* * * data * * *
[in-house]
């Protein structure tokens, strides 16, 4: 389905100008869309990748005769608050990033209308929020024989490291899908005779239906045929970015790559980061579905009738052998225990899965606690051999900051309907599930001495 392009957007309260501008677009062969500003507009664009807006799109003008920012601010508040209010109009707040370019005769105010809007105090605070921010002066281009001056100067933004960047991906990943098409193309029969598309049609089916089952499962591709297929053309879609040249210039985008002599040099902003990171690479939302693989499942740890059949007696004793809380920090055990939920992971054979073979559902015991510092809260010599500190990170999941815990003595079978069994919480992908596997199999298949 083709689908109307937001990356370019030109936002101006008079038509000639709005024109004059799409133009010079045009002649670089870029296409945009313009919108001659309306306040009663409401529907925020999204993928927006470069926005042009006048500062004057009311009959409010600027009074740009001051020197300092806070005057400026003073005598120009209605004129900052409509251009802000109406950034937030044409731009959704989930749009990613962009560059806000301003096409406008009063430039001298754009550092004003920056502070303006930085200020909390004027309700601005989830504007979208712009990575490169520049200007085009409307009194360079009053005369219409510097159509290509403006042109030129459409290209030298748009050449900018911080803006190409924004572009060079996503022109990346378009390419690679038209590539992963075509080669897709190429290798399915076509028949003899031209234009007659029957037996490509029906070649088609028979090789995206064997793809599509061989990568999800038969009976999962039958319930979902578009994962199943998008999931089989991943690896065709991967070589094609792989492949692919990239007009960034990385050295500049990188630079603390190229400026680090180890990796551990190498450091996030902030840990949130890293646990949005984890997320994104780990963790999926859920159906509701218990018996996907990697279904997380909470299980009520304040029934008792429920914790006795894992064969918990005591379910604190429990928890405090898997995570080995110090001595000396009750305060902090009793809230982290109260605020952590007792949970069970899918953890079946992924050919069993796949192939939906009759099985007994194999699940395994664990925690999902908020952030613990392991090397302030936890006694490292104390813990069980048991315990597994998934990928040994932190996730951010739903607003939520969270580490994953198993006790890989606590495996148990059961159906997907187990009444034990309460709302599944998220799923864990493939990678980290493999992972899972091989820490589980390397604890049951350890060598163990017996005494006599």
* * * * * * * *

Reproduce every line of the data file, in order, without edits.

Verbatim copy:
[in-house]
């Protein structure tokens, strides 16, 4: 389905100008869309990748005769608050990033209308929020024989490291899908005779239906045929970015790559980061579905009738052998225990899965606690051999900051309907599930001495 392009957007309260501008677009062969500003507009664009807006799109003008920012601010508040209010109009707040370019005769105010809007105090605070921010002066281009001056100067933004960047991906990943098409193309029969598309049609089916089952499962591709297929053309879609040249210039985008002599040099902003990171690479939302693989499942740890059949007696004793809380920090055990939920992971054979073979559902015991510092809260010599500190990170999941815990003595079978069994919480992908596997199999298949 083709689908109307937001990356370019030109936002101006008079038509000639709005024109004059799409133009010079045009002649670089870029296409945009313009919108001659309306306040009663409401529907925020999204993928927006470069926005042009006048500062004057009311009959409010600027009074740009001051020197300092806070005057400026003073005598120009209605004129900052409509251009802000109406950034937030044409731009959704989930749009990613962009560059806000301003096409406008009063430039001298754009550092004003920056502070303006930085200020909390004027309700601005989830504007979208712009990575490169520049200007085009409307009194360079009053005369219409510097159509290509403006042109030129459409290209030298748009050449900018911080803006190409924004572009060079996503022109990346378009390419690679038209590539992963075509080669897709190429290798399915076509028949003899031209234009007659029957037996490509029906070649088609028979090789995206064997793809599509061989990568999800038969009976999962039958319930979902578009994962199943998008999931089989991943690896065709991967070589094609792989492949692919990239007009960034990385050295500049990188630079603390190229400026680090180890990796551990190498450091996030902030840990949130890293646990949005984890997320994104780990963790999926859920159906509701218990018996996907990697279904997380909470299980009520304040029934008792429920914790006795894992064969918990005591379910604190429990928890405090898997995570080995110090001595000396009750305060902090009793809230982290109260605020952590007792949970069970899918953890079946992924050919069993796949192939939906009759099985007994194999699940395994664990925690999902908020952030613990392991090397302030936890006694490292104390813990069980048991315990597994998934990928040994932190996730951010739903607003939520969270580490994953198993006790890989606590495996148990059961159906997907187990009444034990309460709302599944998220799923864990493939990678980290493999992972899972091989820490589980390397604890049951350890060598163990017996005494006599």